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© 1994-2017. David Sklar. All rights reserved.

Remix and be Remixed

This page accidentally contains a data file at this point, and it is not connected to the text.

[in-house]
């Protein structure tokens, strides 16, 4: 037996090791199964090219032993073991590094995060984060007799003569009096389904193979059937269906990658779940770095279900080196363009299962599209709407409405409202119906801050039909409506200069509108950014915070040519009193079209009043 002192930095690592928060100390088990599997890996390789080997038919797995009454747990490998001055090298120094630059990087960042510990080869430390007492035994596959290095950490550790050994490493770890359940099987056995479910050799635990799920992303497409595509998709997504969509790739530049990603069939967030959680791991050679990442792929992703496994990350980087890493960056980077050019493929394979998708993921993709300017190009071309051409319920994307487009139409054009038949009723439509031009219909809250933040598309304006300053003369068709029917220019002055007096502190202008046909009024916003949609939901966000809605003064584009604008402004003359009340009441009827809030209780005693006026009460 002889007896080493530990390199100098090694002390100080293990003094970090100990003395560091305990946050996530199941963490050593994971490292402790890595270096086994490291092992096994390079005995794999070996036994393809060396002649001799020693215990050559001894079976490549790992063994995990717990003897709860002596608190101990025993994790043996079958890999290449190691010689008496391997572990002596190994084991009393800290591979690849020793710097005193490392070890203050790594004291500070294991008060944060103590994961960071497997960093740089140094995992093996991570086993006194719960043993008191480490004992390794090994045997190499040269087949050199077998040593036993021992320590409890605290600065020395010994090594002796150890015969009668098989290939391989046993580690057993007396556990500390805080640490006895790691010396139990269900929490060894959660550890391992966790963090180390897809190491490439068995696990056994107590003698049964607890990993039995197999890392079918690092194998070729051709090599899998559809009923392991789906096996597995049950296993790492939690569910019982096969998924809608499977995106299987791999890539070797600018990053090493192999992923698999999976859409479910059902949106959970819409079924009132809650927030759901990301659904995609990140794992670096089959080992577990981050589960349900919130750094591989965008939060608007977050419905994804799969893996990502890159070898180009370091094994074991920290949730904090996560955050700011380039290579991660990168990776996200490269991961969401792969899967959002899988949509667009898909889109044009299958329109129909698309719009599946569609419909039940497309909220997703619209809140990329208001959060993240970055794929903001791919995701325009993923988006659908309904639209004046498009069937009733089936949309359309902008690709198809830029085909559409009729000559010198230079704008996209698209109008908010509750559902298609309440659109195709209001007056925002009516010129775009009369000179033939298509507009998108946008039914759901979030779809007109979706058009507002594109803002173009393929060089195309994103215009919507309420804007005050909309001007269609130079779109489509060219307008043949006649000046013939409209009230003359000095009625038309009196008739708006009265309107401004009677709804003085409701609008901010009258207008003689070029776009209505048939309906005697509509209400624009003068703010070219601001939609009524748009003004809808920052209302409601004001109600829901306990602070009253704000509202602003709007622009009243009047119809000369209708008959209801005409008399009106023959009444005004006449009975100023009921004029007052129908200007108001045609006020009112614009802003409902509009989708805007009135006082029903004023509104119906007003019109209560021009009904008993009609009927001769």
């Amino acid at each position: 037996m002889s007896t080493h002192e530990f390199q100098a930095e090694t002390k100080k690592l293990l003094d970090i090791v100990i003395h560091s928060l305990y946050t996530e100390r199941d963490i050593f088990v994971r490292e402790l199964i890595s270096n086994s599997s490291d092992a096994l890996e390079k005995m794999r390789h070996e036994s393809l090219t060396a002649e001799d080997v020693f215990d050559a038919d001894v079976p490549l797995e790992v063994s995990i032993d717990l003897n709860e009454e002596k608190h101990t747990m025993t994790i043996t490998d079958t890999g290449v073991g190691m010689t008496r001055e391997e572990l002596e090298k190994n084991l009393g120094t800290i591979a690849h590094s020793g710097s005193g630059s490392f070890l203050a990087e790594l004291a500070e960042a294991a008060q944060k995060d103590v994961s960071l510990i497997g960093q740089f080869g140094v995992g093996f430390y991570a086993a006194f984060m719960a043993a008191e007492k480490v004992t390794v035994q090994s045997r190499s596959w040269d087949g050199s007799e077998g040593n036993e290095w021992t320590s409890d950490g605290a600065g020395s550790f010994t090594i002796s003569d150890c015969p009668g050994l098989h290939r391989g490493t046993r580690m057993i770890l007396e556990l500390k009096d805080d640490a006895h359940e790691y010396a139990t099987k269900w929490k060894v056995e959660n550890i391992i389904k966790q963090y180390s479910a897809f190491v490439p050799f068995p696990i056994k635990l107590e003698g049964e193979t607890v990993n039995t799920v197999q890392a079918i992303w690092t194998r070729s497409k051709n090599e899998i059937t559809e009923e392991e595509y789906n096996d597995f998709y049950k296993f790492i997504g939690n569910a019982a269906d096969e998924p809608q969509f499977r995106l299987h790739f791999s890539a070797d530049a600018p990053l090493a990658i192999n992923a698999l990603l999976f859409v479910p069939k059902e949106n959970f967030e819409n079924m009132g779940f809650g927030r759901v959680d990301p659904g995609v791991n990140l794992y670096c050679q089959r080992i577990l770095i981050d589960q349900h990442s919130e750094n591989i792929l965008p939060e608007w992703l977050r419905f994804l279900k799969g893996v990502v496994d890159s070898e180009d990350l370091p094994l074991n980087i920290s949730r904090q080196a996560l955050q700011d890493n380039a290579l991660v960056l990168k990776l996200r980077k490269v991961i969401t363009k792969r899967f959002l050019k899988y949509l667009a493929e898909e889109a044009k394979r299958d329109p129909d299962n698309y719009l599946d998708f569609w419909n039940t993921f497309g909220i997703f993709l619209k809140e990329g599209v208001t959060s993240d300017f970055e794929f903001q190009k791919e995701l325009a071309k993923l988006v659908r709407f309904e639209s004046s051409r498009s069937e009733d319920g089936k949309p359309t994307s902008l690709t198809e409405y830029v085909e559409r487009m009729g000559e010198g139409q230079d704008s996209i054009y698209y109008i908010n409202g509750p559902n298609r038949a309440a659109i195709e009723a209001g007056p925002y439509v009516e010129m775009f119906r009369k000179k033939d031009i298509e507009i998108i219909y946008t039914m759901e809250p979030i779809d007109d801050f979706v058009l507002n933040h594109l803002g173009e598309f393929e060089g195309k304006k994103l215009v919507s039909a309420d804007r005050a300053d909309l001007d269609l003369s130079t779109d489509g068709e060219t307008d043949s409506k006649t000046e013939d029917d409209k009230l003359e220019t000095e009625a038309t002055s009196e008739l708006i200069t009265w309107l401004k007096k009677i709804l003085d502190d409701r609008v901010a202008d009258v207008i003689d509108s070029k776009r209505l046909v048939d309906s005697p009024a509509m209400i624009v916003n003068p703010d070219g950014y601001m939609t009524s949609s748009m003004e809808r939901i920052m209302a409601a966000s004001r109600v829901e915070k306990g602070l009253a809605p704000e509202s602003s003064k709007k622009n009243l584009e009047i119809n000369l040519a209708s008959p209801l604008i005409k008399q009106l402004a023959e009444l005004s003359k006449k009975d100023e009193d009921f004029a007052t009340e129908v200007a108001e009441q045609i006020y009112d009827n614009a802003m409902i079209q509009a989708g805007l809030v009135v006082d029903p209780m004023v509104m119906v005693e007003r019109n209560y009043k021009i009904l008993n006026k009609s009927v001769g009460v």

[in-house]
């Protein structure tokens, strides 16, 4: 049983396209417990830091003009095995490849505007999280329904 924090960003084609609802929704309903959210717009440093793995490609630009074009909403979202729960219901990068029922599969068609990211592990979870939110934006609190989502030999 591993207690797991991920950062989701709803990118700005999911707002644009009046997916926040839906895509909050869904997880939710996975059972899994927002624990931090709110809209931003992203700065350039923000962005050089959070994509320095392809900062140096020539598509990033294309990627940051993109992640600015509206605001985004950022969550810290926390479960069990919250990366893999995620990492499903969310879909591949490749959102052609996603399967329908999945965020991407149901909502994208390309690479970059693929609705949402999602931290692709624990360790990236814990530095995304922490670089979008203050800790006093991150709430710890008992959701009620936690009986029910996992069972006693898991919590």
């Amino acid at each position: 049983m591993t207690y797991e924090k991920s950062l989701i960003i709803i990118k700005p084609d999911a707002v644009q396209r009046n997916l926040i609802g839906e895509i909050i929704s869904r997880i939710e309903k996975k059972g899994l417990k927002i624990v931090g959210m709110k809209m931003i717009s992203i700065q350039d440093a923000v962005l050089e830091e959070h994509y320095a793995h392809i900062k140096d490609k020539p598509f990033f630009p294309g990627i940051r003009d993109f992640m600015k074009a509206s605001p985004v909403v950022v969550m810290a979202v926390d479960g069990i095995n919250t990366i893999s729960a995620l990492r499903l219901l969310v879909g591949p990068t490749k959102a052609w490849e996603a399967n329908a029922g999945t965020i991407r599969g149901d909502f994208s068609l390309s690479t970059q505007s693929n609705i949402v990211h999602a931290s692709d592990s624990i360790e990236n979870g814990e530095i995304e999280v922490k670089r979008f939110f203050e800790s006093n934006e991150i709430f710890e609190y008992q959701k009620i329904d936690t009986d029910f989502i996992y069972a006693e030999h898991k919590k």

Why do folks who want the freedom to remix content as they see fit get their digital dander up when other people remix their own content?<p>Gmail’s introduction was accompanied by a barrage of complaints that the automated scanning-of-messages to display ads was involuntarily subjecting those who correspond with Gmail users to a privacy invading examination and modification of their message.</p><p>Now, the introduction of a version of Google Toolbar that annotates addresses, ISBNs and similar data with links to maps and has provoked a similar storm of outrage. The complaint goes something like "I am a virtuous content publisher whose brilliant web pages are being chewed up by the Evil Google Content Manipulation Borg without my consent! Foul! Foul!"</p><p>What these complaints conveniently elide, however, is that it is individual users who are making the choice to have their web pages modified. These users must install the Toolbar and then click on the appropriate button in the Toolbar to follow the additional link. Nothing sneaky is going on behind the scenes.</p><p>Objecting to users modifying web pages before, as, or after they view them is a dead end. Tools and add-ons such as popup blockers, custom style sheets, screen readers, auto-form-field-filler-outers are precisely those sorts of content modifiers. And surely no one suggests that those be banished to preserve the sanctity of the web browsing experience, right? What would be next? Preventing me from putting squibs of black electrical tape over the annoying LEDs that glow all night from various devices in my home? Should I expect a nastygram from Uniden because my application of tape has prevented me from enjoying the experience of the "Charge" light on my cordless phone as they intended?</p><p>What applies to the MPAA and the RIAA applies just as strongly to Joe Homepage. If you’ve got thoughts/words/songs so brilliant that you can’t bare to have them disparaged by content-modifying Philistines (hint: nestled at the bottom of this particular slippery slope is "The EULA for this sonata requires you to listen to it on speakers that are at least THIS good to properly receive the artist’s message.") then keep that brilliance to yourself. If you require the ego gratification/financial compensation/curiosity satisfaction that comes from transmitting your message to other humans then you absolutely, positively must accept the idea that you lose some control over what happens to your baby.</p><p>A related important point that Cory Doctorow makes in his swell pro-Toolbar commentary is:</p><blockquote>This shows how an authors’ association like the Science Fiction Writers of America could collect its members’ ISBNs and affiliate IDs for their favorite web-stores and provide plugins that would rewrite every single instance of my ISBNs on pages viewed through the plugin with a link to my affiliate account on Amazon, making me some serious coin. Wanna support an author? Install her plugin and help her feed her kids. Wanna support a charity? Install its plugin and have all the affiliate links rewritten to its benefit. Wanna support youself? Install the plugin that rewrites every ISBN with your own affiliate ID.</blockquote><p>The framework of configurable end-user content modification provides a powerful engine for consumer choice. This goes beyond tossing affiliate commissions for your purchases into whichever non-profit bucket you value (although that’s a fine idea). This extends to content ratings, corporate business practice review, editorial commentary, and many other areas.</p><p>Once the framework is in place, users can choose to have recomendations on whether a particular site is appropriate flow into their browser from the Christian Coalition or from MoveOn. As you shop for refrigerators, you choose whether you want annotated information about the refrigerator makers from Greenpeace, the Cato Institute, or Consumer Reports.</p><p>The annotation and modification of arbitrary content, with end user consent, is a golden opportunity to build a world of informed readers and consumers.</p><p>All that said, the Toolbar isn’t perfect (and it is, after all a beta). For example, you can choose your map provider, but not your bookseller. The primacy of end-user choice would certainly be reinforced if all the various link destinations were configurable.</p><p>I don’t mean to be an apologist for Google. I like some things about the company and its products, I dislike other things about the company and its products. The most important issue here is not the specifics of the toolbar. The most important issue is recognizing that we all have to give up the control over our content that many of us demand of Big Media Corporations.</p>

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